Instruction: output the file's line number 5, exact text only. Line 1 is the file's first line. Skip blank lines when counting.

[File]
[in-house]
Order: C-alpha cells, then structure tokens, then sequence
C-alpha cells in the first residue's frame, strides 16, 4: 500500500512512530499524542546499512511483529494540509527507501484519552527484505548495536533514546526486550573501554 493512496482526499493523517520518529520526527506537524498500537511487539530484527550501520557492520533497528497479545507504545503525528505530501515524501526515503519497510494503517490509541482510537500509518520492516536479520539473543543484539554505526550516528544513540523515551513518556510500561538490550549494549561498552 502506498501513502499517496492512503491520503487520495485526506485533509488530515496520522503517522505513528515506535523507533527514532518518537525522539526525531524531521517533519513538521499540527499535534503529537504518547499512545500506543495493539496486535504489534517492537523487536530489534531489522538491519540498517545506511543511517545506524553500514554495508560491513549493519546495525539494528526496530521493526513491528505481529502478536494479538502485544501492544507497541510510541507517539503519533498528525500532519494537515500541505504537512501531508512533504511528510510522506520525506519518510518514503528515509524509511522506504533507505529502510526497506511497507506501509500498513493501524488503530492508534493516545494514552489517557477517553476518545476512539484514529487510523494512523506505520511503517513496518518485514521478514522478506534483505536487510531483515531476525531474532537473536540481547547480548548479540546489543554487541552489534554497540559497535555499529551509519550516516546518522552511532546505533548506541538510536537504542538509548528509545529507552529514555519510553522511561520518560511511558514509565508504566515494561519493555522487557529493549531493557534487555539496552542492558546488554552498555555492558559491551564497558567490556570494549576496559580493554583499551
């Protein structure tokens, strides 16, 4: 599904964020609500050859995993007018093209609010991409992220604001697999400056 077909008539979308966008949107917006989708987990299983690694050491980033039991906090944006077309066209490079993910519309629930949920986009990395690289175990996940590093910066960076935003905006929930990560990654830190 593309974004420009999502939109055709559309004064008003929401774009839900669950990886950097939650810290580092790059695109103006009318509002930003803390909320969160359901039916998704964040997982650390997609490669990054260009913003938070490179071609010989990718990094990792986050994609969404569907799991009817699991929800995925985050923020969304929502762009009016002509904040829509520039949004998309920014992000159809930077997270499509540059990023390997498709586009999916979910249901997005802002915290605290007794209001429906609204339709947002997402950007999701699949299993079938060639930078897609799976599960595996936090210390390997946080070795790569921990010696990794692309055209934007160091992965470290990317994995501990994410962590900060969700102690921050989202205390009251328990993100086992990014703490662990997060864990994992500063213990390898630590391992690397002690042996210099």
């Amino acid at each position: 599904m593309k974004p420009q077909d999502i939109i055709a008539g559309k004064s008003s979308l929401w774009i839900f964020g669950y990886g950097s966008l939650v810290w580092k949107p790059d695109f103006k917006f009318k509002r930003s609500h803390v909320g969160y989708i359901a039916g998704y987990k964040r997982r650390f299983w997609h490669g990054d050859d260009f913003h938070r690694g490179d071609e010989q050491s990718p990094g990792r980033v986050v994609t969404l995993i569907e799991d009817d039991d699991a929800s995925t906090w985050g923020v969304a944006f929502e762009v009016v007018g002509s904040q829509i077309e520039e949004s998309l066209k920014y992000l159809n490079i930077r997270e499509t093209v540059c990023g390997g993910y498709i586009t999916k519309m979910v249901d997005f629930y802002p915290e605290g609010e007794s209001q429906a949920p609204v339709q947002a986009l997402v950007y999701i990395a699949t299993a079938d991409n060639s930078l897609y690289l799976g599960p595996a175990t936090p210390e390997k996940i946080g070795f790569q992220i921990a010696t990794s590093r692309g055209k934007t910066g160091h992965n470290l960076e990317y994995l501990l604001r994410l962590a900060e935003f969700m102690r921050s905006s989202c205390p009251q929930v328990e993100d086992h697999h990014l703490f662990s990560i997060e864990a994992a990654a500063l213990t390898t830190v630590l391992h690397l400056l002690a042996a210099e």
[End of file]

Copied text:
């Amino acid at each position: 599904m593309k974004p420009q077909d999502i939109i055709a008539g559309k004064s008003s979308l929401w774009i839900f964020g669950y990886g950097s966008l939650v810290w580092k949107p790059d695109f103006k917006f009318k509002r930003s609500h803390v909320g969160y989708i359901a039916g998704y987990k964040r997982r650390f299983w997609h490669g990054d050859d260009f913003h938070r690694g490179d071609e010989q050491s990718p990094g990792r980033v986050v994609t969404l995993i569907e799991d009817d039991d699991a929800s995925t906090w985050g923020v969304a944006f929502e762009v009016v007018g002509s904040q829509i077309e520039e949004s998309l066209k920014y992000l159809n490079i930077r997270e499509t093209v540059c990023g390997g993910y498709i586009t999916k519309m979910v249901d997005f629930y802002p915290e605290g609010e007794s209001q429906a949920p609204v339709q947002a986009l997402v950007y999701i990395a699949t299993a079938d991409n060639s930078l897609y690289l799976g599960p595996a175990t936090p210390e390997k996940i946080g070795f790569q992220i921990a010696t990794s590093r692309g055209k934007t910066g160091h992965n470290l960076e990317y994995l501990l604001r994410l962590a900060e935003f969700m102690r921050s905006s989202c205390p009251q929930v328990e993100d086992h697999h990014l703490f662990s990560i997060e864990a994992a990654a500063l213990t390898t830190v630590l391992h690397l400056l002690a042996a210099e």